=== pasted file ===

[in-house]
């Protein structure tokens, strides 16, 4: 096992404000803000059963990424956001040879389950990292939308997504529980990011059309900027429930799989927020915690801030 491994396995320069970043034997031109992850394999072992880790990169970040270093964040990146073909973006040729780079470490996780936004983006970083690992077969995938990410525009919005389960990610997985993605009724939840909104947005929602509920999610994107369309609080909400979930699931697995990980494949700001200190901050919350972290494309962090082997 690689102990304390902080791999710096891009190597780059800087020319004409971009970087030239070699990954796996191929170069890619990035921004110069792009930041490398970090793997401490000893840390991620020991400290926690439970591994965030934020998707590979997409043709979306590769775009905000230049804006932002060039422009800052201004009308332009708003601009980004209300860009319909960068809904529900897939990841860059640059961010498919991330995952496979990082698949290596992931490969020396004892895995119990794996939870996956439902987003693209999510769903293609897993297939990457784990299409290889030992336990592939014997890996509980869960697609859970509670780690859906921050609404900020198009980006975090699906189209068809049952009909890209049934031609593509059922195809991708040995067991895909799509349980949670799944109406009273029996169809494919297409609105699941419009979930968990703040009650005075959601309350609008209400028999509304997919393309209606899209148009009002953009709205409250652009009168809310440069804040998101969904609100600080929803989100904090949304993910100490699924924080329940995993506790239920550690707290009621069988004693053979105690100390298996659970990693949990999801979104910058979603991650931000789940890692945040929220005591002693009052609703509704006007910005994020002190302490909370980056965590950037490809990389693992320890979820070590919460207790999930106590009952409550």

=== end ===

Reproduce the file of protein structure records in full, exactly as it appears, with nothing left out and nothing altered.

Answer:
[in-house]
């Protein structure tokens, strides 16, 4: 096992404000803000059963990424956001040879389950990292939308997504529980990011059309900027429930799989927020915690801030 491994396995320069970043034997031109992850394999072992880790990169970040270093964040990146073909973006040729780079470490996780936004983006970083690992077969995938990410525009919005389960990610997985993605009724939840909104947005929602509920999610994107369309609080909400979930699931697995990980494949700001200190901050919350972290494309962090082997 690689102990304390902080791999710096891009190597780059800087020319004409971009970087030239070699990954796996191929170069890619990035921004110069792009930041490398970090793997401490000893840390991620020991400290926690439970591994965030934020998707590979997409043709979306590769775009905000230049804006932002060039422009800052201004009308332009708003601009980004209300860009319909960068809904529900897939990841860059640059961010498919991330995952496979990082698949290596992931490969020396004892895995119990794996939870996956439902987003693209999510769903293609897993297939990457784990299409290889030992336990592939014997890996509980869960697609859970509670780690859906921050609404900020198009980006975090699906189209068809049952009909890209049934031609593509059922195809991708040995067991895909799509349980949670799944109406009273029996169809494919297409609105699941419009979930968990703040009650005075959601309350609008209400028999509304997919393309209606899209148009009002953009709205409250652009009168809310440069804040998101969904609100600080929803989100904090949304993910100490699924924080329940995993506790239920550690707290009621069988004693053979105690100390298996659970990693949990999801979104910058979603991650931000789940890692945040929220005591002693009052609703509704006007910005994020002190302490909370980056965590950037490809990389693992320890979820070590919460207790999930106590009952409550």